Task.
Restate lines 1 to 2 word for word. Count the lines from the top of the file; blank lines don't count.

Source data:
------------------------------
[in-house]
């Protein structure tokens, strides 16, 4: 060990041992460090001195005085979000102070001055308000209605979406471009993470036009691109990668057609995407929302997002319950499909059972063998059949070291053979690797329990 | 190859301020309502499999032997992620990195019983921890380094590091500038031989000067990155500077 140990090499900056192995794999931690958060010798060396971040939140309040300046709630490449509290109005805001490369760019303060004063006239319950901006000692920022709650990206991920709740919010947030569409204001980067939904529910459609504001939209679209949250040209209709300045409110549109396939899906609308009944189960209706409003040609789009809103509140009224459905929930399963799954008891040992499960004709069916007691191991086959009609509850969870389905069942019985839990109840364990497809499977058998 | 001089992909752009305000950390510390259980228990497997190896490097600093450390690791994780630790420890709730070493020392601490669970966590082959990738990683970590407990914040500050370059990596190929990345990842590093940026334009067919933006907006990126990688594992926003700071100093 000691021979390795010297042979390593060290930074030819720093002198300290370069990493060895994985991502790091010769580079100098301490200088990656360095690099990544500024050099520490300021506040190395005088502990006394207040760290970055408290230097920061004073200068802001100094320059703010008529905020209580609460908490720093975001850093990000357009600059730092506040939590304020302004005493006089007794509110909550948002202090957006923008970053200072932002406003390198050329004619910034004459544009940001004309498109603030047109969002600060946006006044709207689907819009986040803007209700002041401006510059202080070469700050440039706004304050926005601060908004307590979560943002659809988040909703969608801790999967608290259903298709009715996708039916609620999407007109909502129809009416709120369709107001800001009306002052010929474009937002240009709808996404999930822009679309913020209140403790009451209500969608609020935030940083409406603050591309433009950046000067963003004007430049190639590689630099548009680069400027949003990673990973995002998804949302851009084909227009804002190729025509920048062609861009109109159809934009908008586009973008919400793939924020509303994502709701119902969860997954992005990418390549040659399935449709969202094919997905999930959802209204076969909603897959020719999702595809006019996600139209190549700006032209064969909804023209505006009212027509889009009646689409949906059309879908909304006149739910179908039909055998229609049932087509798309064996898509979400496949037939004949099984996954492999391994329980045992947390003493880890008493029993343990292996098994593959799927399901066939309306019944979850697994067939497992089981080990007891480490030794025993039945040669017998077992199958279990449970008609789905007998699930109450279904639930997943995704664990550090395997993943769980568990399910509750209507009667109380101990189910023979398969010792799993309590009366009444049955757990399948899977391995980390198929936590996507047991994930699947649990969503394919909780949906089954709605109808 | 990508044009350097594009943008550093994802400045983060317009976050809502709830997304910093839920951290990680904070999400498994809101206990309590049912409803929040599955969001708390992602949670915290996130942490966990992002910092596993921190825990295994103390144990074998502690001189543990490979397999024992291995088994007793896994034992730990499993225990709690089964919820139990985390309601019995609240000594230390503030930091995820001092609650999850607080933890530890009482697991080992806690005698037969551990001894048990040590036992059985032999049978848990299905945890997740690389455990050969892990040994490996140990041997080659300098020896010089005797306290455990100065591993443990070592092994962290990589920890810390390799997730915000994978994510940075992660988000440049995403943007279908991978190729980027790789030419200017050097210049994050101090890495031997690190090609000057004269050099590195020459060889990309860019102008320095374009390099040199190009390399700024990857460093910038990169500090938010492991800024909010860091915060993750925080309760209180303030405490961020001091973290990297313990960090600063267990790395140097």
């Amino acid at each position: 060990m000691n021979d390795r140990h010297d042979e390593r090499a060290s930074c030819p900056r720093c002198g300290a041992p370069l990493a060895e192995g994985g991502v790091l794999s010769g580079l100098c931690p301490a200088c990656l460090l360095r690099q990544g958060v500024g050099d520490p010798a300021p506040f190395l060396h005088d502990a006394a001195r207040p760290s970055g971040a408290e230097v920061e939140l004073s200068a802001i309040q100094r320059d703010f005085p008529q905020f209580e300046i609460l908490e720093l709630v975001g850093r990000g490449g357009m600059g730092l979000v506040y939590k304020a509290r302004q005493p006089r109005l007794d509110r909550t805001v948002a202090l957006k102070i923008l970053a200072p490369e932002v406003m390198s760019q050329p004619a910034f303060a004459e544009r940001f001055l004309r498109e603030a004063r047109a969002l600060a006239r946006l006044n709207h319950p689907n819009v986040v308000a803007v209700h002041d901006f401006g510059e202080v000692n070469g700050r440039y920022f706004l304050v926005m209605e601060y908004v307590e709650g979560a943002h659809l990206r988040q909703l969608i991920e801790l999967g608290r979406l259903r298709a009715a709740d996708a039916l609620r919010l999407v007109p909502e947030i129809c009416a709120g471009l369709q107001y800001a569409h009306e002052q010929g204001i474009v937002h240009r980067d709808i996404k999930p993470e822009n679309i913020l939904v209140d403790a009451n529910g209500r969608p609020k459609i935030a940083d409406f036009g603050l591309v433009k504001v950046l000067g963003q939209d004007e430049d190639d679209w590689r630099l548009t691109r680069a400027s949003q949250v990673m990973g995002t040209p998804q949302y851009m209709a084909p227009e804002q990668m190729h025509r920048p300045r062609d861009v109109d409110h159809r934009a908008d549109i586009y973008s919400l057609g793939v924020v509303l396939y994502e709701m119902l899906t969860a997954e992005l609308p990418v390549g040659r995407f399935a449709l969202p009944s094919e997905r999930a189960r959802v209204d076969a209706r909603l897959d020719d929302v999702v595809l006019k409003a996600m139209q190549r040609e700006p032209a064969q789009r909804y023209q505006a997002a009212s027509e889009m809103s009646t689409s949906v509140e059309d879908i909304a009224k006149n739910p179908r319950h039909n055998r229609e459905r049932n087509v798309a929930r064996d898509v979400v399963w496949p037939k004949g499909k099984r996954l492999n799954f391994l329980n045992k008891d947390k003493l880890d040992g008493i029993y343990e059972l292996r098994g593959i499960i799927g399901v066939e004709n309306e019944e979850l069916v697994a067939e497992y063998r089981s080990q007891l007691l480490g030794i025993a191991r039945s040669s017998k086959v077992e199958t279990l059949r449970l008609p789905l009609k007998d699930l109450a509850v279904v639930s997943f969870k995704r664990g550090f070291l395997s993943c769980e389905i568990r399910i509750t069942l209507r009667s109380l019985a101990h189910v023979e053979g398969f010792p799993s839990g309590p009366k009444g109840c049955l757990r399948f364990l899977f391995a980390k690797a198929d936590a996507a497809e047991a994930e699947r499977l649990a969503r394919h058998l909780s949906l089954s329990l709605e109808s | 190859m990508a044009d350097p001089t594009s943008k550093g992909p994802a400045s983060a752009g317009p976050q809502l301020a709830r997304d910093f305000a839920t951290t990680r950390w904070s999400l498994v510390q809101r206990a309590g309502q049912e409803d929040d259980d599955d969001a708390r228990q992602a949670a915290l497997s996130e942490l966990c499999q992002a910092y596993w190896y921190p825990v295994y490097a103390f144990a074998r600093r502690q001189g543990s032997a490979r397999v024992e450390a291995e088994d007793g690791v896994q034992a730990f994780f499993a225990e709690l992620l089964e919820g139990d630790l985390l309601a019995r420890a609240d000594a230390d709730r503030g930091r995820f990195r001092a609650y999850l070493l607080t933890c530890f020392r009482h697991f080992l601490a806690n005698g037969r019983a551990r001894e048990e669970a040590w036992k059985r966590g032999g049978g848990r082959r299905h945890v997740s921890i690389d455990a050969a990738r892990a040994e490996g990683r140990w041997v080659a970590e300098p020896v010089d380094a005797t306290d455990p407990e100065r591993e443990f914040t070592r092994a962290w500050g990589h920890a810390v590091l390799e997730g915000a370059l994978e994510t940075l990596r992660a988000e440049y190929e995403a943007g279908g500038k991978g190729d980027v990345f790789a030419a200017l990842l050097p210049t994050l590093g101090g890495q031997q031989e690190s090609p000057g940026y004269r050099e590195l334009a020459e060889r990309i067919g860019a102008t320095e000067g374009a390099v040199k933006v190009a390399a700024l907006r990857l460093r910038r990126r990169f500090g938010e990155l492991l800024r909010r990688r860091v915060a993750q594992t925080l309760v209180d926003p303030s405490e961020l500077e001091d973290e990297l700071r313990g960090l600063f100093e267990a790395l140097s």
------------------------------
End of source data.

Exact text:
[in-house]
């Protein structure tokens, strides 16, 4: 060990041992460090001195005085979000102070001055308000209605979406471009993470036009691109990668057609995407929302997002319950499909059972063998059949070291053979690797329990 | 190859301020309502499999032997992620990195019983921890380094590091500038031989000067990155500077 140990090499900056192995794999931690958060010798060396971040939140309040300046709630490449509290109005805001490369760019303060004063006239319950901006000692920022709650990206991920709740919010947030569409204001980067939904529910459609504001939209679209949250040209209709300045409110549109396939899906609308009944189960209706409003040609789009809103509140009224459905929930399963799954008891040992499960004709069916007691191991086959009609509850969870389905069942019985839990109840364990497809499977058998 | 001089992909752009305000950390510390259980228990497997190896490097600093450390690791994780630790420890709730070493020392601490669970966590082959990738990683970590407990914040500050370059990596190929990345990842590093940026334009067919933006907006990126990688594992926003700071100093 000691021979390795010297042979390593060290930074030819720093002198300290370069990493060895994985991502790091010769580079100098301490200088990656360095690099990544500024050099520490300021506040190395005088502990006394207040760290970055408290230097920061004073200068802001100094320059703010008529905020209580609460908490720093975001850093990000357009600059730092506040939590304020302004005493006089007794509110909550948002202090957006923008970053200072932002406003390198050329004619910034004459544009940001004309498109603030047109969002600060946006006044709207689907819009986040803007209700002041401006510059202080070469700050440039706004304050926005601060908004307590979560943002659809988040909703969608801790999967608290259903298709009715996708039916609620999407007109909502129809009416709120369709107001800001009306002052010929474009937002240009709808996404999930822009679309913020209140403790009451209500969608609020935030940083409406603050591309433009950046000067963003004007430049190639590689630099548009680069400027949003990673990973995002998804949302851009084909227009804002190729025509920048062609861009109109159809934009908008586009973008919400793939924020509303994502709701119902969860997954992005990418390549040659399935449709969202094919997905999930959802209204076969909603897959020719999702595809006019996600139209190549700006032209064969909804023209505006009212027509889009009646689409949906059309879908909304006149739910179908039909055998229609049932087509798309064996898509979400496949037939004949099984996954492999391994329980045992947390003493880890008493029993343990292996098994593959799927399901066939309306019944979850697994067939497992089981080990007891480490030794025993039945040669017998077992199958279990449970008609789905007998699930109450279904639930997943995704664990550090395997993943769980568990399910509750209507009667109380101990189910023979398969010792799993309590009366009444049955757990399948899977391995980390198929936590996507047991994930699947649990969503394919909780949906089954709605109808 | 990508044009350097594009943008550093994802400045983060317009976050809502709830997304910093839920951290990680904070999400498994809101206990309590049912409803929040599955969001708390992602949670915290996130942490966990992002910092596993921190825990295994103390144990074998502690001189543990490979397999024992291995088994007793896994034992730990499993225990709690089964919820139990985390309601019995609240000594230390503030930091995820001092609650999850607080933890530890009482697991080992806690005698037969551990001894048990040590036992059985032999049978848990299905945890997740690389455990050969892990040994490996140990041997080659300098020896010089005797306290455990100065591993443990070592092994962290990589920890810390390799997730915000994978994510940075992660988000440049995403943007279908991978190729980027790789030419200017050097210049994050101090890495031997690190090609000057004269050099590195020459060889990309860019102008320095374009390099040199190009390399700024990857460093910038990169500090938010492991800024909010860091915060993750925080309760209180303030405490961020001091973290990297313990960090600063267990790395140097």